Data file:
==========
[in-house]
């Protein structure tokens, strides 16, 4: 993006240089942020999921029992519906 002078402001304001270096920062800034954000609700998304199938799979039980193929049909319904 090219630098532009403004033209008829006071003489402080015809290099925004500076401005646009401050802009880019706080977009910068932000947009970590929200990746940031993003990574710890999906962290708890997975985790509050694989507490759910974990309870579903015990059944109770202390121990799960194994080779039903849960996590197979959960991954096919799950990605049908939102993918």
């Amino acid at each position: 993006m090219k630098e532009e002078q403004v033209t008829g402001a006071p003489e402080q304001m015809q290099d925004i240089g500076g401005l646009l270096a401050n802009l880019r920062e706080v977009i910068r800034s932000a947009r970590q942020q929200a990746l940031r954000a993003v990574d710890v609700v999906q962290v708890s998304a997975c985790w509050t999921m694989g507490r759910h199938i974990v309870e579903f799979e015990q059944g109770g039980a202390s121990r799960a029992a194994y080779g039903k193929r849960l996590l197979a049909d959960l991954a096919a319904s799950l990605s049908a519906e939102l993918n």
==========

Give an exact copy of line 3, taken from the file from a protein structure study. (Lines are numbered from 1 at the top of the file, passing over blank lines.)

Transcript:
């Amino acid at each position: 993006m090219k630098e532009e002078q403004v033209t008829g402001a006071p003489e402080q304001m015809q290099d925004i240089g500076g401005l646009l270096a401050n802009l880019r920062e706080v977009i910068r800034s932000a947009r970590q942020q929200a990746l940031r954000a993003v990574d710890v609700v999906q962290v708890s998304a997975c985790w509050t999921m694989g507490r759910h199938i974990v309870e579903f799979e015990q059944g109770g039980a202390s121990r799960a029992a194994y080779g039903k193929r849960l996590l197979a049909d959960l991954a096919a319904s799950l990605s049908a519906e939102l993918n």